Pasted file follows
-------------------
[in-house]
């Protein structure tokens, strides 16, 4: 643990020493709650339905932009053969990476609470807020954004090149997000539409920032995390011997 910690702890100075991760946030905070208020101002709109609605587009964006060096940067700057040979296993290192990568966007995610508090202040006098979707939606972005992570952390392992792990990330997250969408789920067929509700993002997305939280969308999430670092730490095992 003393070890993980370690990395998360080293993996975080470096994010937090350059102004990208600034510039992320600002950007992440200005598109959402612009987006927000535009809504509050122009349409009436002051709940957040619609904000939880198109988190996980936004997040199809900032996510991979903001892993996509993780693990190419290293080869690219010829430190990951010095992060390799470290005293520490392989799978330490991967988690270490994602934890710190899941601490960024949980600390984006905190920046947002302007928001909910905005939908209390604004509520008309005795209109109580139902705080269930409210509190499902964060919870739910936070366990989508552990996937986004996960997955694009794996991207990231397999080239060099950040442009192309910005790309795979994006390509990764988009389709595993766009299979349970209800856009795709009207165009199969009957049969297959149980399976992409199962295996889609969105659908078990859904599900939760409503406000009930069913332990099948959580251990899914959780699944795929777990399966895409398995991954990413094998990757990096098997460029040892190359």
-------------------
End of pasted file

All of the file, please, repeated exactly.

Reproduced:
[in-house]
């Protein structure tokens, strides 16, 4: 643990020493709650339905932009053969990476609470807020954004090149997000539409920032995390011997 910690702890100075991760946030905070208020101002709109609605587009964006060096940067700057040979296993290192990568966007995610508090202040006098979707939606972005992570952390392992792990990330997250969408789920067929509700993002997305939280969308999430670092730490095992 003393070890993980370690990395998360080293993996975080470096994010937090350059102004990208600034510039992320600002950007992440200005598109959402612009987006927000535009809504509050122009349409009436002051709940957040619609904000939880198109988190996980936004997040199809900032996510991979903001892993996509993780693990190419290293080869690219010829430190990951010095992060390799470290005293520490392989799978330490991967988690270490994602934890710190899941601490960024949980600390984006905190920046947002302007928001909910905005939908209390604004509520008309005795209109109580139902705080269930409210509190499902964060919870739910936070366990989508552990996937986004996960997955694009794996991207990231397999080239060099950040442009192309910005790309795979994006390509990764988009389709595993766009299979349970209800856009795709009207165009199969009957049969297959149980399976992409199962295996889609969105659908078990859904599900939760409503406000009930069913332990099948959580251990899914959780699944795929777990399966895409398995991954990413094998990757990096098997460029040892190359």